When I bought a Corolla way back in 1971, I didn’t have any connection to the motoring business.
I chose one because it looked better than others in its class, which is as good a reason as any I reckon.
I didn’t have a family back then, but three children arrived over the following six years. All came home as tiny babies in the Corolla.
As they grew up, there wasn’t a lot of space for the three of them in the back seat. They were okay while very young, but argued a lot as they got older and space became a priority.
Ah, the joys of kids . . .
With close to 135,000km on the clock I finally sold it and bought a bigger car.
Not a Toyota, but I won’t say what it was, other than that it was made in Germany not Japan.
But enough of my reminiscences and on to the 2023 Corolla GR hot hatch which I’ve been driving for the past week.
It’s significantly larger than our 1971 Corolla and has plenty of personality.
GR’s engine has three cylinders – that’s right, three. Its 1.6-litre in capacity boosted to the heavens by a large turbocharger.
GR stands for Gazoo Racing and the Corolla opens to a dynamic Gazoo Racing startup animation.
What’s it cost?
GR Corolla is offered in a highly-specified GTS grade priced from $62,300 plus on-road costs.
Toyota Australia has secured 700 units for sale in the first year, which will be joined in coming months by the hardcore, two-seat Morizo, of which just 25 will be available.
GR Corolla features a turbocharged petrol engine, all-wheel drive, wider track front and rear, completely overhauled suspension, and design features and styling enhancements that clearly set it apart from the rest of the family.
This is a great looking machine with plenty of shapes pointing out it’s a serious sports machine, not just a dressed-up hatchback.
The front is dominated by an extra-large grille painted in shiny black.
There’s a narrow horizontal strip above the grille that’s finished in body colour and houses lights that go well back towards the windscreen.
Twin black outlets make a prominent statement but aren’t just there for appearance, as they add extra air to keep the hot engine cool. (‘Hot’ in both senses of that word.)
Flares over the front wheels are large, while those over the rears are extra-large and go all the way to meet the tail in a very purposeful manner.
There are three exhaust outlets to match the three cylinders in the engine.
Creature comforts include dual-zone climate control and heated front seats and steering wheel and a wireless phone charger.
All versions gain a dedicated gear shift and centre console, aluminium pedals, manual parking brake, with a leather-wrapped steering wheel that has been adapted from the GR Yaris.
An eight speaker JBL sound system provides excellent quality entertainment, together with an 8.0-inch touchscreen that features DAB+ digital radio and satellite navigation, with wireless Apple CarPlay and wired Android Auto.
It offers improved usability and dynamic voice recognition.
However, we didn’t listen to it a lot, preferring to hear the purposeful sounds of the engine.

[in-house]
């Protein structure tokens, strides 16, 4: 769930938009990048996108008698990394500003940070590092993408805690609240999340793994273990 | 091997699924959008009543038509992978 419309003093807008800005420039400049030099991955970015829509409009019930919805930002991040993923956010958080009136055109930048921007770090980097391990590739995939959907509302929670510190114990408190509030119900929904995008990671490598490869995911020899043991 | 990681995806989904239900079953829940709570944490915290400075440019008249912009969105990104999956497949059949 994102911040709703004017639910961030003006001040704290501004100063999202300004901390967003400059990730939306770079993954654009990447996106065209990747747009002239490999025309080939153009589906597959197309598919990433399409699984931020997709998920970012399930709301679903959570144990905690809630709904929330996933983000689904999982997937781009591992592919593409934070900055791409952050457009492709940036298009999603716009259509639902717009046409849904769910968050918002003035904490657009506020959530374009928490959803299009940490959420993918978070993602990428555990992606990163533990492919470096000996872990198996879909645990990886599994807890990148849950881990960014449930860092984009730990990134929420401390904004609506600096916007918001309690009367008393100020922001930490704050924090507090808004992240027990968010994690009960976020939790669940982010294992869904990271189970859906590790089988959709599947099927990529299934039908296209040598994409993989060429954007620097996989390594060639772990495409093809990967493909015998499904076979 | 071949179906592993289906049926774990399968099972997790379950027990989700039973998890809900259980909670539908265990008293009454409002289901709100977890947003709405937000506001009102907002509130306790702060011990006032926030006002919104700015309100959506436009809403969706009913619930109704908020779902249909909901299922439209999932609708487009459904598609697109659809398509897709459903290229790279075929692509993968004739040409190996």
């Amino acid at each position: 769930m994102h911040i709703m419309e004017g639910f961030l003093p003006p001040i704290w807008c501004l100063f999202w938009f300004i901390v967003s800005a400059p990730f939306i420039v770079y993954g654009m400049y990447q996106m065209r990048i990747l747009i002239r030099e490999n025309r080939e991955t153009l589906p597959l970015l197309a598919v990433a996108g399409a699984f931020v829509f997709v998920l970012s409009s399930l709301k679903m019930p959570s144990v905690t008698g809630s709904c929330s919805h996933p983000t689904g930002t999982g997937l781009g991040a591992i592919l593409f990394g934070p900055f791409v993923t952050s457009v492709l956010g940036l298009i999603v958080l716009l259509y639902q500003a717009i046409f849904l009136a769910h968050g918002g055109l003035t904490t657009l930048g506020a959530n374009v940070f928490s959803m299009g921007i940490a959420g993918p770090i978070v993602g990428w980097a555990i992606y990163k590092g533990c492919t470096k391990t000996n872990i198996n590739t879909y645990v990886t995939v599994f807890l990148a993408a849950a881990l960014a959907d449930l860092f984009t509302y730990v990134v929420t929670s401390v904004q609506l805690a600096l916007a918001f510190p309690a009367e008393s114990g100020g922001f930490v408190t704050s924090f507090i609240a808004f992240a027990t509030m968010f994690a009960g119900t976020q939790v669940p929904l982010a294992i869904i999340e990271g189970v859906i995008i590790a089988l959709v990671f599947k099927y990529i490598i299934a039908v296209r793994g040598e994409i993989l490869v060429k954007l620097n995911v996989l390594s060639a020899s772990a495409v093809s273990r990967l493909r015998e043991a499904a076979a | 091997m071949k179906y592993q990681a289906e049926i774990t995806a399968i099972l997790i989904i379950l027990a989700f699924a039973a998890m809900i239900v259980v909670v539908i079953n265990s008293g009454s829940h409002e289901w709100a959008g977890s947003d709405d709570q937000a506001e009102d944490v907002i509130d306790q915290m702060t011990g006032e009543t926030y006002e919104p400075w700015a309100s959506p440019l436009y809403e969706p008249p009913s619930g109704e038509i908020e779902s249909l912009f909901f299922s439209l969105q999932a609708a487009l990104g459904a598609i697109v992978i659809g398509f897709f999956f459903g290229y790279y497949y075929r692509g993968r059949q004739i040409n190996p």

Toyota safety sense systems include lane departure alert with steering assist, pre-collision safety system with pedestrian and daytime cyclist detection, intersection turn assistance, emergency steering assist and road sign assist (speed signs only).
GR Corolla is covered by a 5-year unlimited kilometre warranty that extends to seven-years on engine and driveline, with capped-price servicing for the first three years/60,000km.
Each 6-month/10,000km service costs $300.
What’s it go like?
Leather accented GR sports seats are covered in suede with silver stitching and accents.
Again, they say that this car means business.
The rear seats have limited legroom if the fronts are set back for tall occupants.
If the driver is tall and needs to sit back then there’s a real squeeze for anyone behind them.
This is partly due to the large size of the sporty front seats.
The boot is relatively shallow as the floor is set high to make space for various items under it.
With the rear seat backrests down the floor isn’t level.
If you may need to carry bulky items you might have to consider this as part of your initial check before closing to buy a Corolla GR.
The three-cylinder engine sits crossways under the under the bonnet.
Its power peak is 221kW at 6500rpm and maximum torque of 370Nm is over a wide spread from 3000 to 5550 revs.
It drives all four wheels with Torsen limited-slip differentials on both the front and rear axles for optimal torque distribution.
GR Corollas come equipped with a close-ratio six-speed manual transmission with intelligent rev-matching technology, engineered to provide maximum driver enjoyment.
Morizo Editions push the envelope further, extracting approximately an extra 30Nm of torque from the turbocharged engine, while tightening the transmission’s gear ratios makes better use of the extra torque.
GR rides on 18-inch alloy wheels shod with high-performance Yokohama tyres.
What a brilliant little rocketship this is.
The 12.3-inch head-up display shows your speed and engine revs.
You can toggle between a horizontal, circuit-inspired tachometer or a single-dial layout.
If you’re considering buying one make sure the sales folks give you plenty of time behind the wheel so you can check out everything.
Optimised suspension geometry, extensive chassis reinforcements, weight reduction and dedicated ventilated disc brakes all contribute to a thrilling driving experience
It reacts virtually instantly to movements of the throttle and is happy to get close to the redline every time you want to get the best from it.
Electric power steering has good feedback through the wheel and the car talks to you at all times, and seems even more ‘talkative’ the harder you push the car.
If you don’t have a smile on your face when driving the Toyota Corolla GR, you aren’t trying hard enough. So, give it another go . . .